The C6 glioma cell line was procured from NCCS, Pune, India. It was maintained in HAM’s 12 medium (GIBCO) supplemented with 10% heat inactivated fetal bovine serum, FBS (GIBCO) and primocin (100 μg/mL). Cultures were maintained at 37°C in 5% CO2 humidified atmosphere.

Materials

Temozolomide was a generous gift sample from Cipla Pvt. Ltd. Vikhroli, Mumbai. PLGA was obtained as a gift sample from PURAC (PDLG 50:50 grade). Poloxamer 188 (Lutrol F 68) was obtained as a gift sample from BASF Ltd. Mumbai. All the other chemicals/reagents used were either of analytical grade or the highest purity commercially available.

Preparation of nanoparticles

PLGA nanoparticles were prepared by a method principally involving solvent diffusion technique [15]. Briefly, 50 mg of PLGA was solubilised in 4 mL of acetonitrile. To the same solution 30 mg of the drug was added and solubilised. The above solution was emulsified with an aqueous solution (4 mL) comprising of 0.5% poloxamer 188 using IKA -18 Ultraturrax. Emulsified organic solvent was carefully poured into 8 mL of prechilled 0.5% poloxamer 188 solution kept stirring over a magnetic stirrer. Solvent was allowed to slowly diffuse leaving behind homogenous nanoparticles. Particle size and zeta potential for the developed particles were noted using Malvern Zetasizer 90S.

Particle size analysis and polydispersity index measurements

Particle size and polydispersity index for the developed nanoparticles were noted using Malveren Zetasizer instrument 90S (Ver 6.12.). Particle size indicates the average size acquired by the nanoparticles when dispersed in water whereas the polydispersity index depicted the homogeneity in distribution of these particles. In our study, 20 μL of the nanoparticulate suspension was suitably diluted with HPLC grade water in the polystyrene cuvette. The cuvette was then placed in the pathway of scattered light to record the fluctuations in the intensity of the light due to the presence of the particles. The intensity of the scattered light was measured at 90° using Malvern software to give the hydrodynamic diameter and the polydispersity index [16].

Zeta potential and diffusion coefficient measurements

Zeta potential measurements enable to determine surface charge acquired by the particles in solution. Samples were diluted using the procedure discussed for particle size measurement. A dip cell with electrode was inserted into the cuvette and then placed in Malvern Zetasizer 90 S. Diffusion coefficients and the particle mobility was noted for each sample. An average of approximately 15 runs was measured at 90° at the stationery level in the cylindrical cell. Auto correlated software depicted the zeta potential values for each sample depending upon the mobility of the particles towards the electrode.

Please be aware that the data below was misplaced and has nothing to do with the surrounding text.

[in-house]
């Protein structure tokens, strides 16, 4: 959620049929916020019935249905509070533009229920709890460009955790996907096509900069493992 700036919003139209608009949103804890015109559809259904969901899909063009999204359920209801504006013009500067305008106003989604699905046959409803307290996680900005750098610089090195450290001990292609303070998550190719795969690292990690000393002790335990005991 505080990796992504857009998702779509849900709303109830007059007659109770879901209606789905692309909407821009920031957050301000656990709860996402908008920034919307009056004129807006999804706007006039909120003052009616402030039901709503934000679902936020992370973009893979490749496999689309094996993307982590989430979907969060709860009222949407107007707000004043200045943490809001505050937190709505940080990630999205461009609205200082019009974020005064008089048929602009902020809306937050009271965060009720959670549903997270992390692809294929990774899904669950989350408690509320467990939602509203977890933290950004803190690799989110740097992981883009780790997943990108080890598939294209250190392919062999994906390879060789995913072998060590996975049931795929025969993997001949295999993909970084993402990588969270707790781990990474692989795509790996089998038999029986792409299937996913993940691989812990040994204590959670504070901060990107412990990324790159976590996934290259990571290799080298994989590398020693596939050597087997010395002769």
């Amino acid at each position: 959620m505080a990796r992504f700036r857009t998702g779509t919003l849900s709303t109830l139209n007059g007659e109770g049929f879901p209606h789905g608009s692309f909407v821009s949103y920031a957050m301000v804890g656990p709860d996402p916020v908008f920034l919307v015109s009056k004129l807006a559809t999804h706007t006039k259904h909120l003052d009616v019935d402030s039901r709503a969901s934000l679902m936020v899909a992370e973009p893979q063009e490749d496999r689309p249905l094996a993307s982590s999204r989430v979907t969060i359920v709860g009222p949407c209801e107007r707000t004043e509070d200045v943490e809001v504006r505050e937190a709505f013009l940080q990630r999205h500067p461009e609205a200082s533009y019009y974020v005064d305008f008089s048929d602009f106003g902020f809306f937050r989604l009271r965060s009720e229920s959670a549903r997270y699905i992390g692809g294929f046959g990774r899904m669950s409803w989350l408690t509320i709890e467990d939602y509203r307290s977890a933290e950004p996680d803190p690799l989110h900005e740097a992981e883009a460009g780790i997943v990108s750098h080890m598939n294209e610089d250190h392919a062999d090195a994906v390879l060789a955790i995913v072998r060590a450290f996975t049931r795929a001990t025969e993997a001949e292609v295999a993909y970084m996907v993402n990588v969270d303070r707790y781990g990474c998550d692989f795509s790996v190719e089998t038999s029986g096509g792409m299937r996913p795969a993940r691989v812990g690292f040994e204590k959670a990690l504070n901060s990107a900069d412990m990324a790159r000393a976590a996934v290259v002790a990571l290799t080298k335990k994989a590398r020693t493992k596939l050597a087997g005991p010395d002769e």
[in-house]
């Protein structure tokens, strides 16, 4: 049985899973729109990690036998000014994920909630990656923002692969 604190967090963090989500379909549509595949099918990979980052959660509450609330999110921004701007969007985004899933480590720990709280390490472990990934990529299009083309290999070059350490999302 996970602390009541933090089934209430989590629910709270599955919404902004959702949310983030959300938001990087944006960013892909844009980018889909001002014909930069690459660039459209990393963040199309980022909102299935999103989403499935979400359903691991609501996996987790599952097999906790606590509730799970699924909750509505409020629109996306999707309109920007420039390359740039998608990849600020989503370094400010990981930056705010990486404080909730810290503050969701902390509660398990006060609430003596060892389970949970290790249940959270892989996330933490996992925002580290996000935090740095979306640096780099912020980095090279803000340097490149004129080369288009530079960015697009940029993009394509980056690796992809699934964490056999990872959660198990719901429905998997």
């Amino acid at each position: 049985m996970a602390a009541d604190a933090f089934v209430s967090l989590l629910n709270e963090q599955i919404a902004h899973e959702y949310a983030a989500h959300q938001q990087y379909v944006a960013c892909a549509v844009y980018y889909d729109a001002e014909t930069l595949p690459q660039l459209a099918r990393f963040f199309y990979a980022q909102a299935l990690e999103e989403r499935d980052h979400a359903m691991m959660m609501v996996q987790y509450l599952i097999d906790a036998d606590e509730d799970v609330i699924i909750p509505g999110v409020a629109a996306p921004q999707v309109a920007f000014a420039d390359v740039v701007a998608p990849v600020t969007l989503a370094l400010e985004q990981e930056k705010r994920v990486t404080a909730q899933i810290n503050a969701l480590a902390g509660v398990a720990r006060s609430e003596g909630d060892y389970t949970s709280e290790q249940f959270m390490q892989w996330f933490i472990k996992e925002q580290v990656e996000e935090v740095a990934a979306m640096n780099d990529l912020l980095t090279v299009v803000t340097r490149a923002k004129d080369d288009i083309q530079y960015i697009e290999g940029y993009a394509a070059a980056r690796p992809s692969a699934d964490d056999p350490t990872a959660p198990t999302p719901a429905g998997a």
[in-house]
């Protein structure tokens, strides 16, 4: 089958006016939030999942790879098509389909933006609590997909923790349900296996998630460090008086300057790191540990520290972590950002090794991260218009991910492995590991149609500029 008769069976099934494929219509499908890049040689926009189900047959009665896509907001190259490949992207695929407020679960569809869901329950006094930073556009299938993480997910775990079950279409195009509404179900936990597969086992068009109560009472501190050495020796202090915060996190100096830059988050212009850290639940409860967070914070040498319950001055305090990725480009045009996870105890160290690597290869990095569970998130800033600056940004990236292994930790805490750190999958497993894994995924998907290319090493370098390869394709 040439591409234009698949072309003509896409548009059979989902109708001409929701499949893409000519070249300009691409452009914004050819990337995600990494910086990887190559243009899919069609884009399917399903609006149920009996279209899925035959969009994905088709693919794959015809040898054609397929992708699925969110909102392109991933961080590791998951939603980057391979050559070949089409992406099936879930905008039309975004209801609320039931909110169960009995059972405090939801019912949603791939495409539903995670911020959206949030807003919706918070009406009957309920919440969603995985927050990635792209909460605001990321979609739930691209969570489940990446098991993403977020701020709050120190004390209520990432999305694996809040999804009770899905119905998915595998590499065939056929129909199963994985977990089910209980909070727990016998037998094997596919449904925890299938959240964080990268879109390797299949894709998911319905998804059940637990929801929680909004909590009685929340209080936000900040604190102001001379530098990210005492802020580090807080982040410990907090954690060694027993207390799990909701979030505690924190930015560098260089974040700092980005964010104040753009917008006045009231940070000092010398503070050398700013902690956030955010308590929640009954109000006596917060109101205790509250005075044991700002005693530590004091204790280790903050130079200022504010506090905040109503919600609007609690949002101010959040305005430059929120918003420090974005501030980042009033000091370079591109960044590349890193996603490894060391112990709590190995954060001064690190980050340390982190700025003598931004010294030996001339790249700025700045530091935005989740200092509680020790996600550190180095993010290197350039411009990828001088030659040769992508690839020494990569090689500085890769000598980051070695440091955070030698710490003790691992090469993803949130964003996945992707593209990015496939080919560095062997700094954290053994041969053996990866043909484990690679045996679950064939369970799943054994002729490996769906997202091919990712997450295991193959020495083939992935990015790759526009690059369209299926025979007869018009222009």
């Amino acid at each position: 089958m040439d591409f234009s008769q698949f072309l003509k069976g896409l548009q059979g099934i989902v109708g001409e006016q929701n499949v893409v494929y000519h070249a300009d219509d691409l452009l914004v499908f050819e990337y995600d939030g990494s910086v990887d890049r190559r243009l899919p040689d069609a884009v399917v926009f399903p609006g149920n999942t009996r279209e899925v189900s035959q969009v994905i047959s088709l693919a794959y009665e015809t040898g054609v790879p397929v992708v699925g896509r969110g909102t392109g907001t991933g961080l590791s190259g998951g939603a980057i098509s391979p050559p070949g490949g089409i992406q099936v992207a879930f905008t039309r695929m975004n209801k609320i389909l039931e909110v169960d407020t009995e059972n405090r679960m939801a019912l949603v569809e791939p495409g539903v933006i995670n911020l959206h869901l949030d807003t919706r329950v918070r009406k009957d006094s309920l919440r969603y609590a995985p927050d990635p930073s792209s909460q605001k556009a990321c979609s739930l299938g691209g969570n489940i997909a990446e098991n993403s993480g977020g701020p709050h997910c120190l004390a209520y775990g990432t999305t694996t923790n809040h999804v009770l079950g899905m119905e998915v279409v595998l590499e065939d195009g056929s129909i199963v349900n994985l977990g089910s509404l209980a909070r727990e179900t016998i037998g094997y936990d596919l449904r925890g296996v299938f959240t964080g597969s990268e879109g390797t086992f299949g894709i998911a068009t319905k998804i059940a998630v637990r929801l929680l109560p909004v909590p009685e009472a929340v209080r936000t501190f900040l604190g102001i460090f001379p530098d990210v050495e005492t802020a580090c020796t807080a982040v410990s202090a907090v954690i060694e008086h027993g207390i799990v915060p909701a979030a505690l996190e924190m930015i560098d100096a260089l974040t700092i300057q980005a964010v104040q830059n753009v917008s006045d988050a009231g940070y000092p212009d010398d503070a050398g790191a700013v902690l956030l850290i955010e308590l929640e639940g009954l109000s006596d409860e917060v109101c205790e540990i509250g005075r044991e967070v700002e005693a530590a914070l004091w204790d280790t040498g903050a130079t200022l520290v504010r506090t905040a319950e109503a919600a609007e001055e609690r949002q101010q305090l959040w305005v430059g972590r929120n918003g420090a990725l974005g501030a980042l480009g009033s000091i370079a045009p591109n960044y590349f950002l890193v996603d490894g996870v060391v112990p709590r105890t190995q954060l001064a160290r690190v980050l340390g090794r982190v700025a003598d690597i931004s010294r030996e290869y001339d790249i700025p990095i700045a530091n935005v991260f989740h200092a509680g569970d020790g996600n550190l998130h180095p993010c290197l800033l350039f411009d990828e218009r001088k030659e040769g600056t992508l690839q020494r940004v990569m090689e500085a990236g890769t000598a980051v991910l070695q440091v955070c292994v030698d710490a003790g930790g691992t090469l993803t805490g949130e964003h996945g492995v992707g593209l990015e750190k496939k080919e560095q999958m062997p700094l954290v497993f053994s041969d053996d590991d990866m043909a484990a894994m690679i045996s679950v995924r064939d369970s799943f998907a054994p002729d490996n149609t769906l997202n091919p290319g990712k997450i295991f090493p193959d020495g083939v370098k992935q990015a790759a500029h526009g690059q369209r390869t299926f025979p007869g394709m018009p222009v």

In- vitro dissolution study

Diffusion though dialysis membrane was assessed to determine the diffusion and further dissolution of the drug in the dissolution medium. Quantification of the drug from the withdrawn aliquots during in-vitro dissolution was performed using developed and prevalidated UV method (JASCO). Pure Drug and nanoparticle batches equivalent to 20 mg of drug were weighed and transferred to dialysis membrane {cut off 6-8 KDa and diameter of 21.5 mm (Hi media dialysis membrane no. 50) sealed at one end by thread. Approximately, 1 mL of dissolution medium (sodium acetate buffer pH 5) was added in these bags, and another end was sealed. Prepared dialysis bags were dialyzed by suspending in 500 mL of pH 5 sodium acetate buffer placed in dissolution flask (Apparatus: Dissolution tester: Electrolab 6 T). Dissolution was performed in pH 5 sodium acetate buffer dissolution medium at rotation speed of 100 rpm. Intermittently aliquots were withdrawn at prefixed time intervals. Each time 1 mL was withdrawn and replenished with the same amount of dissolution medium during the study. Volume of the aliquots was made to 10 mL with dissolution medium and absorbance was measured at λmax of 255 nm on a UV spectrophotometer. Calculation for % drug release was performed at each time point and graphs indicating % drug released vs. time were plotted and are represented in Figure 1.
Figure 1

In vitro Dissolution profile of pure drug and TMZ- PLGA nanoparticles. An immediate release of 30% fraction of drug (unentrapped drug) in initial 2 h is seen, followed by sustained release of drug up to 120 h indicating the biphasic release pattern for the drug which is typical of PLGA nanoparticles.